The second thing that you have to consider is when using URL Rewrite 2.0 in a multi-WFE environment. Rewriting/Redirecting URLs using URL Rewrite 2.0 is enabled on IIS on a specific server, on a specific Web Application. Additionally all rewrite maps are defined within that single Web Application and are stored in its web.config. So in order to successfully use URL Rewrite 2.0 with SharePoint 2010 on a multi-WFE farm you would have to find a way to keep the rewrite maps of all WFE’s in sync what can quickly get really complex, especially if someone decides to start using SPWebConfigModifications.

Although URL Rewrite 2.0 seems like a perfect candidate at first glance, it has some serious limitations, especially if considered to be used with larger deployments. Lack of interface for users other than IIS admins, no integration with SharePoint and no support for multi-WFE farms are serious drawbacks to consider before starting using it with SharePoint 2010.

Custom solution

If the platform doesn’t support what you want, you have two options: you can either adjust your requirements or create something yourself. While it’s never too late to drop some requirements, let’s have a look at how things look like if we decided to create a short URLs solution for SharePoint ourselves.

First things first: the requirements

Looking at our scenario the perfect solution should have the following capabilities:

  • allow administration of short URLs on the Site Collection level
  • support easy to read URLs
  • use permanent redirects to play nicely with search engines on the Internet
  • support multi-WFE environments
  • don’t have a serious performance penalty

There are more requirements that we could think off but the above is probably the absolute minimum you would like to start with.

The first and probably the most important thing from the business perspective is the ability to mange the short URLs by themselves. Depending on your scenario this might be a quite important requirements. Many websites driven by marketing departments require great flexibility and calling the IT each time they need a new redirect is the very opposite of what they have in mind.

Supporting easy to read URLs means nothing more than avoiding using complex URLs with query strings and such. A URL like http://www.awt.com/edinburgh would be perfect but the business might agree on http://www.awt.com/guides/edinburgh as well.

As mentioned before using temporary redirects for short URLs can lead to indexing issues with search engines on the Internet which in most scenarios don’t follow temporary redirects. Using permanent redirects is a better practice and definitely something that our solution should take into account.

In most scenarios SharePoint Server 2010 is being used as a platform for Web Content Management solution for somewhat larger sites. In such scenarios using multiple Web Front Ends is a common practice: either if it’s for load balancing, high availability or a combination of both. A perfect solution for short URLs should support being deployed on multiple WFEs without too much effort.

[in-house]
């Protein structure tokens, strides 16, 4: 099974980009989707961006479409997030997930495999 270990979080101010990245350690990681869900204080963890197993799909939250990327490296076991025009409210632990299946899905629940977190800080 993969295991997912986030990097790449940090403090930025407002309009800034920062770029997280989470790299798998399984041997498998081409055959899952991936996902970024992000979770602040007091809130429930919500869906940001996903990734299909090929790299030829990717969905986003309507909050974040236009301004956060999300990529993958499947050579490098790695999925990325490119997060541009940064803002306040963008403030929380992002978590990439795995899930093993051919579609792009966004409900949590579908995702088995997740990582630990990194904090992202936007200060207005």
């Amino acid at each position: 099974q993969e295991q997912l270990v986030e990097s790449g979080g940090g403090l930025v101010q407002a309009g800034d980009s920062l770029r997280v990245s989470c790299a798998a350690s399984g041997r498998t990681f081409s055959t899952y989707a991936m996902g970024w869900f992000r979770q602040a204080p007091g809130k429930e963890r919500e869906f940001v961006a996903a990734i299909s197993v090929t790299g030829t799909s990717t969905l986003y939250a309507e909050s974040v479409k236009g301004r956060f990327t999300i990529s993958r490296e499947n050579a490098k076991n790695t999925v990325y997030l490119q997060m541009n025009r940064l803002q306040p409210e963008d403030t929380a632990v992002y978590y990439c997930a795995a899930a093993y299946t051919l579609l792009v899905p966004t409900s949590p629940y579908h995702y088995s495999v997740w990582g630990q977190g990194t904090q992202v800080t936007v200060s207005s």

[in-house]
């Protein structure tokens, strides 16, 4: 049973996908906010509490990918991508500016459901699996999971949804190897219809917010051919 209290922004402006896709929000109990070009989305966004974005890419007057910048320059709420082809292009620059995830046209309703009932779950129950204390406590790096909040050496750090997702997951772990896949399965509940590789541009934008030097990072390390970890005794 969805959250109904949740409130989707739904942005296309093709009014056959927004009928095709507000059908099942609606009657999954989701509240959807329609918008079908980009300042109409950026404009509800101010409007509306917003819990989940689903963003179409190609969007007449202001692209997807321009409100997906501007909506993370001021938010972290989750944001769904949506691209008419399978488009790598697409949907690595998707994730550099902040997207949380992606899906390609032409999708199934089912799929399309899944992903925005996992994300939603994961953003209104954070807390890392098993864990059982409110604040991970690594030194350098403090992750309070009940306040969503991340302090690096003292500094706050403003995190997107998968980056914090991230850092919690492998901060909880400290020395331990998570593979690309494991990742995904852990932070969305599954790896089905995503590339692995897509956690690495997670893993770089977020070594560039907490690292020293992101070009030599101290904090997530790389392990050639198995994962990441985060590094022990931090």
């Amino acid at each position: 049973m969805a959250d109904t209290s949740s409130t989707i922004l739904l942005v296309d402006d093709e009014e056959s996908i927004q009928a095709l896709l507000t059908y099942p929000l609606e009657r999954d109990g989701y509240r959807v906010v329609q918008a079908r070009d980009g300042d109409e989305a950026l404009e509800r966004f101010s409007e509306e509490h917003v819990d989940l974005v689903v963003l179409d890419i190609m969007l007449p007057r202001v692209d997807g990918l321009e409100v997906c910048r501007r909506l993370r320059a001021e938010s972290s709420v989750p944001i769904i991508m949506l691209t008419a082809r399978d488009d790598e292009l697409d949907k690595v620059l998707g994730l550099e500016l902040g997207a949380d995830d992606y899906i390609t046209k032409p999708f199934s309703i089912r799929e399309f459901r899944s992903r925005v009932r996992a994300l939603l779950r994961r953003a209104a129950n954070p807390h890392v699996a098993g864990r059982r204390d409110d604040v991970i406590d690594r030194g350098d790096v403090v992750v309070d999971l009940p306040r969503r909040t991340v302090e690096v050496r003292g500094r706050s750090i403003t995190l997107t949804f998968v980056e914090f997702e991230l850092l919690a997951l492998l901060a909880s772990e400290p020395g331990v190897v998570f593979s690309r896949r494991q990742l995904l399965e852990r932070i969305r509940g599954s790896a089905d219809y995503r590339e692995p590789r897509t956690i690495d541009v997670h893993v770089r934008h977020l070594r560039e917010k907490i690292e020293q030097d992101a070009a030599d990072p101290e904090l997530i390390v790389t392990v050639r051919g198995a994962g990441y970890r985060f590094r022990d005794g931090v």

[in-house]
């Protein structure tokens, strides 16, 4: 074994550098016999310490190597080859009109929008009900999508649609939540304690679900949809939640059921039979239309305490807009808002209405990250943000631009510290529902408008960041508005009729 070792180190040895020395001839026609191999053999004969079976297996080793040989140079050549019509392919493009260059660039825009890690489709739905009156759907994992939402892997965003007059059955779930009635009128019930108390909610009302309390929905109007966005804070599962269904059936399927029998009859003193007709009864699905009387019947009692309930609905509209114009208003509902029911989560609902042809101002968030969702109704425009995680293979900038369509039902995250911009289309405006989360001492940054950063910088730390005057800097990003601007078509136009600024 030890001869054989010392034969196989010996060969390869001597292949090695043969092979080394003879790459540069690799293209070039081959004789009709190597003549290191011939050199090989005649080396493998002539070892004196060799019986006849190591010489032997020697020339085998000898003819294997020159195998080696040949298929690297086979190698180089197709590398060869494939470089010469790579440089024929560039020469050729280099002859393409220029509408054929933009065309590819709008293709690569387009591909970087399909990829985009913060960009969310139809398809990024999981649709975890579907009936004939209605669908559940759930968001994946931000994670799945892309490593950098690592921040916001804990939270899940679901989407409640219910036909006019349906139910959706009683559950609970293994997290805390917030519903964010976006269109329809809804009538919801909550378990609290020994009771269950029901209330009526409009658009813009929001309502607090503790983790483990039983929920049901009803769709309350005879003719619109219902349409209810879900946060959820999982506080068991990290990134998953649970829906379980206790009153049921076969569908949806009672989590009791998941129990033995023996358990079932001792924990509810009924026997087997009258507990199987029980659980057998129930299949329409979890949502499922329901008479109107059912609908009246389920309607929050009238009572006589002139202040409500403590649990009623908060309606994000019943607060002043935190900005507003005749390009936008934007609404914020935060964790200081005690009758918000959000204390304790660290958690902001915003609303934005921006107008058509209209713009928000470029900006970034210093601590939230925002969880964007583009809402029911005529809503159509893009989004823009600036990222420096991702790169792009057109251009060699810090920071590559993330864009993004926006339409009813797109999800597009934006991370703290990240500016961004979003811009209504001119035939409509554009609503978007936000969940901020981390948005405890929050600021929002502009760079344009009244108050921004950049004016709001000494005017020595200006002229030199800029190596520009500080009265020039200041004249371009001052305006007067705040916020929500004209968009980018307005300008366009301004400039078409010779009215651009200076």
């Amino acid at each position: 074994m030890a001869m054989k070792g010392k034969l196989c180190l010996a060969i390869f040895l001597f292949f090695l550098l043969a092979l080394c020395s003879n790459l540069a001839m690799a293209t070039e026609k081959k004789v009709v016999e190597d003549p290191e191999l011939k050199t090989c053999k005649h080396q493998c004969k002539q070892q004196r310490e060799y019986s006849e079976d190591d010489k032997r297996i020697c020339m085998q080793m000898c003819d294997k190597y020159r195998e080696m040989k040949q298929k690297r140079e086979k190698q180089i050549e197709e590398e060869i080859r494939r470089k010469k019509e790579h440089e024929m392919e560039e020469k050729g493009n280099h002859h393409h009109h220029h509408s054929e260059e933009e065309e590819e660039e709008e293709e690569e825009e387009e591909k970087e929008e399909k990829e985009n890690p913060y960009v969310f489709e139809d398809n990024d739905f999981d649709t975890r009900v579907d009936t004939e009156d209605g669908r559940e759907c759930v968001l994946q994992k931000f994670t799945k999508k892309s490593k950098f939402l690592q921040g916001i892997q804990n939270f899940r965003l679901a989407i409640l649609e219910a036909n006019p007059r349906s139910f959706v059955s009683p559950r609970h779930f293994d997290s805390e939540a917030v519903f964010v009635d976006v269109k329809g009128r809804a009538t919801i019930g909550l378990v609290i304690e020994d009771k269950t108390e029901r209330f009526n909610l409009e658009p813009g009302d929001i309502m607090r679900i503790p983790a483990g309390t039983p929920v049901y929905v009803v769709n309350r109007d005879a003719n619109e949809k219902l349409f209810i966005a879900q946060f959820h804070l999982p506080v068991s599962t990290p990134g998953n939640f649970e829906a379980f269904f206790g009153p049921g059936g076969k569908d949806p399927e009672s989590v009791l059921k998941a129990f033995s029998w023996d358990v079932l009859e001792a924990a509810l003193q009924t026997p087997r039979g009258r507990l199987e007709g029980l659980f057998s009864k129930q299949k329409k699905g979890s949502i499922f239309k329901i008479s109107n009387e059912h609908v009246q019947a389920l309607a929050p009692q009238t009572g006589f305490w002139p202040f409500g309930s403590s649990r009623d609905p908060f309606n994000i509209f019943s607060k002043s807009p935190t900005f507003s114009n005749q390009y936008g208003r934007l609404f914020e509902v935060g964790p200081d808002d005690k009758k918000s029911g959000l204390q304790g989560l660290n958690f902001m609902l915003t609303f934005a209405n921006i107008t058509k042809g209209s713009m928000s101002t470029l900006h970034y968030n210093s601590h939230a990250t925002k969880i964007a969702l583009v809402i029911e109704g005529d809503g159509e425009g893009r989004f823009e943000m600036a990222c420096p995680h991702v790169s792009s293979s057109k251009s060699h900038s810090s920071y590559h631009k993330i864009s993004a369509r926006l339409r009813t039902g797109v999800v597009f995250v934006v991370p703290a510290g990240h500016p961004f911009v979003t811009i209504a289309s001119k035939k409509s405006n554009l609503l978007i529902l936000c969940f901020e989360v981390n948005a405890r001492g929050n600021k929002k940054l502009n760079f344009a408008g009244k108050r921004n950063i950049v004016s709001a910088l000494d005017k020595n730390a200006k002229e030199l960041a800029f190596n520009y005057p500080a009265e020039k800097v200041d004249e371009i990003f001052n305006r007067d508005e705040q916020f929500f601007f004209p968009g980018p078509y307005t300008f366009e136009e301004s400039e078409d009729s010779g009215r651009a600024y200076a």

Implementing a URL redirect solution means intercepting all incoming requests. After all you cannot be sure if the requested URL shouldn’t be redirected if you haven’t checked it first. A good URLs redirecting solution should do the check as quickly as possible without too much impact on the performance of the website.

Now we have more understanding of what a custom URLs redirecting solution should be able to do and why, let’s have a look at the possibilities that SharePoint has to offer.

Creating a custom URLs redirecting solution: technical design

Probably the only candidate that supports all of the above requirements is a custom HTTP Module: it’s the only way you can intercept an incoming request in SharePoint/ASP.NET, allowing you to use easy to read URLs. While it’s not that difficult to create a custom HTTP Module there are a few things that you should understand why it’s not necessarily a better approach than the one we discussed before.

First and the most important of all: using custom HTTP Modules with SharePoint is not supported recommended. The reason for this is that the request/response pipeline of SharePoint is already complex by its own and adding anything else to it can make things go really bad. With that said you have two options: either stick with a custom HTTP Module knowing that you are unsupported what you are doing or go talk with the business and try to convince them why it’s a bad idea.

Assuming you are able to convince the business to agree on using some kind of prefix you can provide them with a workable solution. In such scenario the first alternative that you can consider is a solution comparable to SharePoint GoCodes. It allows you to use easy to read URL’s, it’s a SharePoint specific solution that allows you to managed the redirects through a standard SharePoint list and it can be deployed on a multi-WFE farm without too much work. Alternatively you might want to go with Link Conductor and ask your admin to configure each IIS server with URL rewriting so that the querystring-based redirects would become more end-user friendly.

If you however won’t manage to convince the business and they keep insisting on having all requirements in place, you will have to be really careful. First of all you have to find a way to process only the right requests. As mentioned before you have to intercept all of them, so eventually your HTTP Module will end up being hit by ASPX pages, JavaScript and CSS files, images and everything else that’s being processed by IIS. To limit the performance penalty you have to think of a way to quickly determine if the requested URL is a candidate for a redirection or not. Another thing that you have to consider is resolving the redirections. While you might want to lookup the list at first it’s far from the best choice. Opening a reference to a Site Collection, a Site and a List each time you need to do a redirect is painfully slow. Oh, and before you start storing the redirect URL’s in the cache take multiple WFE’s into account and revalidating the cache on all machine each time something in the list changes. No one told you it would be easy…


SharePoint 2010 is a highly extensible application platform. While it offers some great extensibility capabilities it has its limitations and URLs rewriting and redirection is one of them. Like any other challenge implementing a URLs redirecting solution can be done in many different ways and it’s your responsibility to review different approaches against the requirements to make an educated choice. In some scenarios it might be very easy to fulfill all requirements while in others it might be wiser to drop some requirements in order to deliver a solution that will work better in the long run. To keep it short: Does SharePoint support short URLs? It depends.